The thrills are quiet ones in Rattlestick Playwrights Theater’s current production of The Revisionist, a new play written by the talented actor-writer Jesse Eisenberg. The play, a three-person character study, is Eisenberg’s latest semi-autobiographical play to premiere in New York. This current outing is infinitely more mature than his confident 2011 debut, Asuncion, which also played at Rattlestick, mainly because its characters feel more intricately-drawn and its numerous comedic moments stem organically from our leading pair’s odd-couple duality.
Playwright Eisenberg also stars in the play as an ungrateful sci-fi novelist, David, who’s come to Poland to stay for a week with his 75-year-old second cousin, Maria (Vanessa Redgrave), in order to finish a revision of his latest novel, Mindreader. Maria, a Holocaust survivor, thinks that David has come to spend time with her and form a closer bond; she values even the most distant members of her family deeply and keeps a good number of pictures (including one of David, whom she hasn’t seen since the early 90s) around her apartment as keepsakes. David, on the other hand, views the visit (rather insensitively) as a sort of writer’s retreat, devoting most of his time to writing — or, rather, to pretending to write and sneaking hits of pot from a bowl, which he smokes standing up by one of Maria’s impossibly tall, difficult-to-open windows.
It’s this initial clash between Maria and David that is the motor of Eisenberg’s play and the reason it succeeds so wildly. From the word “go,” an audience is likely to be both sympathetic to and wary of David, who’s relatable as a tech-reliant American with a blasé attitude toward family but who also provokes ire with his utter disregard for Maria’s feelings.
As Maria, Vanessa Redgrave, whose cool blue eyes convey more subtext than Eisenberg could possibly pack into his script, turns in a thrilling, chameleon-like performance. Donning a consistent Polish accent, she presents the dual sides of her character — her desire to appease and her genuine sense of hurt — with skill. When David refuses the chicken she’s cooked and craves tofu instead, she appeases, but it’s increasingly apparent as the play goes on that his pile-on of insults, both miniature and outsized, takes its toll, even as David warms to Maria and becomes more receptive to learning the truth about her horrific past.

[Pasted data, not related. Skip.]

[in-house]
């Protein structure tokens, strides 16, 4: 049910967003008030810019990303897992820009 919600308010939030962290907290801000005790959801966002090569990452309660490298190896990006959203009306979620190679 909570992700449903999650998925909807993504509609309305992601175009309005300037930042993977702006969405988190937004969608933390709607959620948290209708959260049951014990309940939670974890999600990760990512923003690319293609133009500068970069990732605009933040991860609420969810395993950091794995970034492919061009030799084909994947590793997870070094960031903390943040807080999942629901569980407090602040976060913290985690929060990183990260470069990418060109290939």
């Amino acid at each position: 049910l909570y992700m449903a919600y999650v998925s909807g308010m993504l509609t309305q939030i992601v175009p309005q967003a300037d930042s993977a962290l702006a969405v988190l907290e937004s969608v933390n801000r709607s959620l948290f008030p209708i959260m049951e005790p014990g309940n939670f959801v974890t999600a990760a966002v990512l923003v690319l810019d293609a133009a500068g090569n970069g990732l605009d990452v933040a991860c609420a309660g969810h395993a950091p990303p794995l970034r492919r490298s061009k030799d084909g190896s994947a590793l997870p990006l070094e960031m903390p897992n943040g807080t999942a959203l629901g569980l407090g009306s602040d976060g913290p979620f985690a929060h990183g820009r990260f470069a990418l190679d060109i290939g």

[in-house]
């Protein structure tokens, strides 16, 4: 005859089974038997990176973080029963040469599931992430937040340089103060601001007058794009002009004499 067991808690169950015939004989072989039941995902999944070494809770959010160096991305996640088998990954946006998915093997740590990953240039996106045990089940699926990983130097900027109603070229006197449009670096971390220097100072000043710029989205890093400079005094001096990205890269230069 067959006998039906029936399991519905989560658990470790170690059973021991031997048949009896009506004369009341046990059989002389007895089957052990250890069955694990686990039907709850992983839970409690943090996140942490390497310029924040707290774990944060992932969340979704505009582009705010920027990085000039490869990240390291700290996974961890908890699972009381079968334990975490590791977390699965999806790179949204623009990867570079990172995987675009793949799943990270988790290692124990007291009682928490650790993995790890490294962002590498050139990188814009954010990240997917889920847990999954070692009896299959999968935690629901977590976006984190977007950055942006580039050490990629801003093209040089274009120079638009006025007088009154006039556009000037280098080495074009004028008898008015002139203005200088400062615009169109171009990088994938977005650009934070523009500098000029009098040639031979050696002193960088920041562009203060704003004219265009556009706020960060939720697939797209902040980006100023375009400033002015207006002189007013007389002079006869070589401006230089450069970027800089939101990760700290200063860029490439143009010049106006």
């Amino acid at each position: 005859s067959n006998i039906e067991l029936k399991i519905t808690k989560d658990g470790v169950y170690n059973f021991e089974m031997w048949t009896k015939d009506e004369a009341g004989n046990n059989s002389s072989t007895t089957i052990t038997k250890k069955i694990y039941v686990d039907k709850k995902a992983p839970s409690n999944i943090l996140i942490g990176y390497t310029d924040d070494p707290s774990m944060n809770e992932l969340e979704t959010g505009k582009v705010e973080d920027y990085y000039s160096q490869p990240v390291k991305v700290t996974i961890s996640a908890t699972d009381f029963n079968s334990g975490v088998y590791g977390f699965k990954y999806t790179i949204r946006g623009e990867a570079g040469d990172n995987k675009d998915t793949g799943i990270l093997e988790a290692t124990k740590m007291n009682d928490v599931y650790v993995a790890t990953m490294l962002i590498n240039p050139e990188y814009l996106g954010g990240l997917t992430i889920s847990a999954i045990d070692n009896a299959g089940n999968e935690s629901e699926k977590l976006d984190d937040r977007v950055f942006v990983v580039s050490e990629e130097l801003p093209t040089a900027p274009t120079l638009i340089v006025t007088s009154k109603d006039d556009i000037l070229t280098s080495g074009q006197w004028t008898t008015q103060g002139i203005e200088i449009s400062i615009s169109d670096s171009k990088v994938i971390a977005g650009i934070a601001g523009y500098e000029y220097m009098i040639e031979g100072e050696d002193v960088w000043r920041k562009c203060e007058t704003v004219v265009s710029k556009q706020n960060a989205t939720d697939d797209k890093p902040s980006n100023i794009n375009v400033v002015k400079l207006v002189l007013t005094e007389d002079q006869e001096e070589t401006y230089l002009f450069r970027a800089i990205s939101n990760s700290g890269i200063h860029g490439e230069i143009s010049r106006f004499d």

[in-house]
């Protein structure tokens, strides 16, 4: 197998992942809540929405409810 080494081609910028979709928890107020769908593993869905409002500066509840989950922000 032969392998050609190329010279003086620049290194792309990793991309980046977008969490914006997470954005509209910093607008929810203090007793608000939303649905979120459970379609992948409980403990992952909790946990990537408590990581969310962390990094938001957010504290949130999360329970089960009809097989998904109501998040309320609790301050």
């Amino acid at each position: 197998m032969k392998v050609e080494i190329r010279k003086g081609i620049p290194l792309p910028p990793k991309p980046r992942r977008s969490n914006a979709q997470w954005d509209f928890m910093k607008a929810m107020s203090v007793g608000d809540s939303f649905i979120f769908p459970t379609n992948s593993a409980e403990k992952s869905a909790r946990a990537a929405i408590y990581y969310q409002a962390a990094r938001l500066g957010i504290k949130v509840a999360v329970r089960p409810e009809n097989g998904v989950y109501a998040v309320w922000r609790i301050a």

Redgrave is well-matched by Eisenberg; his performance isn’t terribly different from past roles (including his performance in Asuncion but also his take on Mark Zuckerberg in the film The Social Network), but he exudes a confidence and an emotional truthfulness onstage that demands an audience understand his actions even as we’re questioning his standoffishness. At one point, David walks in on Maria’s cab driver friend Zenon shaving her legs, a ritual that Maria explains reminds him of his dead mother; viscerally discomfited, David retreats to his bedroom. As an audience we’re left to wonder just what it is about this intimate encounter that troubles him so deeply; it’s a wonderful, original character detail and a telltale sign that the playwright understands how small moments fit into the overarching patterns of his subjects’ behavior.
What’s perhaps most impressive about Eisenberg as a playwright is that he’s managed to translate his unique humor into a pair (thus far) of works for theatre that understand the rhythms of the stage as distinct from those of film. Kip Fagan’s nicely-paced production gives Eisenberg’s characters room to breathe amidst John McDermott’s realistic, lived-in apartment set, which gives us a perfect visual slice of Maria’s life. Even more thrilling sometimes than crackling dialogue is observing the confidence with which a playwright of real skill utilizes stage action in order to convey the subtext of a moment — and how, in turn, the actors breathing life into the play can seize upon what they’re given and spark real dramatic tension.
During a particularly moving scene, David brings out a bottle of vodka that he and Maria share, a canny device that allows the characters to share things they wouldn’t otherwise. Maria opens up about her time in a Polish ghetto during and after World War II; in order to continue speaking, she takes additional shots, coughing as she goes. “Put your hands over your head,” he tells her in an effort to calm her down, holding her arms up as she gasps for breath. As she composes herself, Maria spontaneously grasps David tightly as he stands stock still, unsure of how to react. It’s this kind of wordless moment (there are several over the course of the evening) that perfectly demonstrates the production’s quiet strengths.
In The Revisionist, this symbiosis of actor, writer, director, and designer is near-perfect. With Eisenberg at the top of his game and a cast (Redgrave, Eisenberg, and, briefly, Daniel Oreskes, as Zenon) that works thrillingly in service of the piece, there isn’t much here not to commend.
As the play nears its conclusion, a revelation from Maria threatens to change the dynamic between the play’s two protagonists and challenges an audience’s notion hitherto of which character we’re meant to think of as the “revisionist” of the play’s title. Further demonstrating Eisenberg’s skill as a writer, this moment feels like a distinct, meaningful shift rather than a hurried denouement, as “surprise” endings often can. The characters react to this revelation and its aftermath in unexpected ways. Ultimately their concepts of family are fundamentally divergent, maybe even irreconcilably so. By avoiding pat conclusions, The Revisionist, a tightly-structured, deeply human play about the truthful mess of human experience, represents the best of what theatre as an art form can be.